Michael Tory (Letters, June 17) posits at length the compilation of concerns potentially to be invoked by Boris Johnson if he becomes prime minister, whereby to call a general election on the issue of who governs Britain. Namely: whether to escape an oppressive EU, defy a parliament that refuses to implement the result of the referendum which it decreed, and obviate socialism (under Labour leader Jeremy Corbyn).
That would indeed be a very sound rationale on which to proceed, doubtless scaring silly all stripes of the political left. Seeking concessions on the EU’s straitjacket of a withdrawal treaty would actually be a pointlessly demeaning approach in the interim, when a comprehensive free trade deal should be offered instead, otherwise no deal. On what legitimate grounds, then, would Mr Tory pose the bizarre question of how to stop Mr Johnson? Don’t think too long about it; the answer is none.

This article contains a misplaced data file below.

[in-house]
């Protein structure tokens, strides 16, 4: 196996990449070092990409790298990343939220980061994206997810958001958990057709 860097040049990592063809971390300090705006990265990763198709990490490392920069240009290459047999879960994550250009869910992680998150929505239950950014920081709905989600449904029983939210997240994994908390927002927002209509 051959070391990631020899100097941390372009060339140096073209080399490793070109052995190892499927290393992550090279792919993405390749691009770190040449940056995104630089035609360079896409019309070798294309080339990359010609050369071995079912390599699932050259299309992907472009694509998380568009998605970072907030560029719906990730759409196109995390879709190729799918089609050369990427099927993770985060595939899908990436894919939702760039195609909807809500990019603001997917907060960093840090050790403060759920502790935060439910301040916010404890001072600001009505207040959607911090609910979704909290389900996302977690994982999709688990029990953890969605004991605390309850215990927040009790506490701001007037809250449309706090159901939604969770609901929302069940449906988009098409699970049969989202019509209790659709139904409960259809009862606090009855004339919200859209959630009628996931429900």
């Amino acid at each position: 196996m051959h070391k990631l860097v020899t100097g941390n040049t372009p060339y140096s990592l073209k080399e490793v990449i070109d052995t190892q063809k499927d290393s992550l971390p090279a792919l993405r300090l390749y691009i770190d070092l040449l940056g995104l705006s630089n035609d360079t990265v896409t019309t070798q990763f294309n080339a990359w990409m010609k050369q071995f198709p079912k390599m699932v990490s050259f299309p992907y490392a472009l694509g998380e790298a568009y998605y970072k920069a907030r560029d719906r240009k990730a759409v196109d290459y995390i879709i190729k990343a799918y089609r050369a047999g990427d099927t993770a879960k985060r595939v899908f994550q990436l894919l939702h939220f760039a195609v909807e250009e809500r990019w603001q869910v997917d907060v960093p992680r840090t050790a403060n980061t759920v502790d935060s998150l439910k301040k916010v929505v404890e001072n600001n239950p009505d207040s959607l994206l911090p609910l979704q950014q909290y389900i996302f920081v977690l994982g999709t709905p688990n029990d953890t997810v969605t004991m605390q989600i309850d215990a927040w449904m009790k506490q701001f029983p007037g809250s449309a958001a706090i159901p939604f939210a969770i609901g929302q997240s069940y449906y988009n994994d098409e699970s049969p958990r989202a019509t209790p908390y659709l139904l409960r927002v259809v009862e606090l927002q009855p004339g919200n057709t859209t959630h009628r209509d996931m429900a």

Incidentally, though, the gambit did not work in the 1970s, but backfired. When Mr Heath asked the country in 1974 whether the government or the unions should prevail, the electorate disliked having its intelligence insulted and removed him from office.
Mr Johnson’s version (if it is he) should be in the form of a bold declaration of intent to govern an independent and democratic country — putting the UK first indeed — with a fresh mandate, not a plea for merciful support, which isn’t needed.
Grays, Essex, UK
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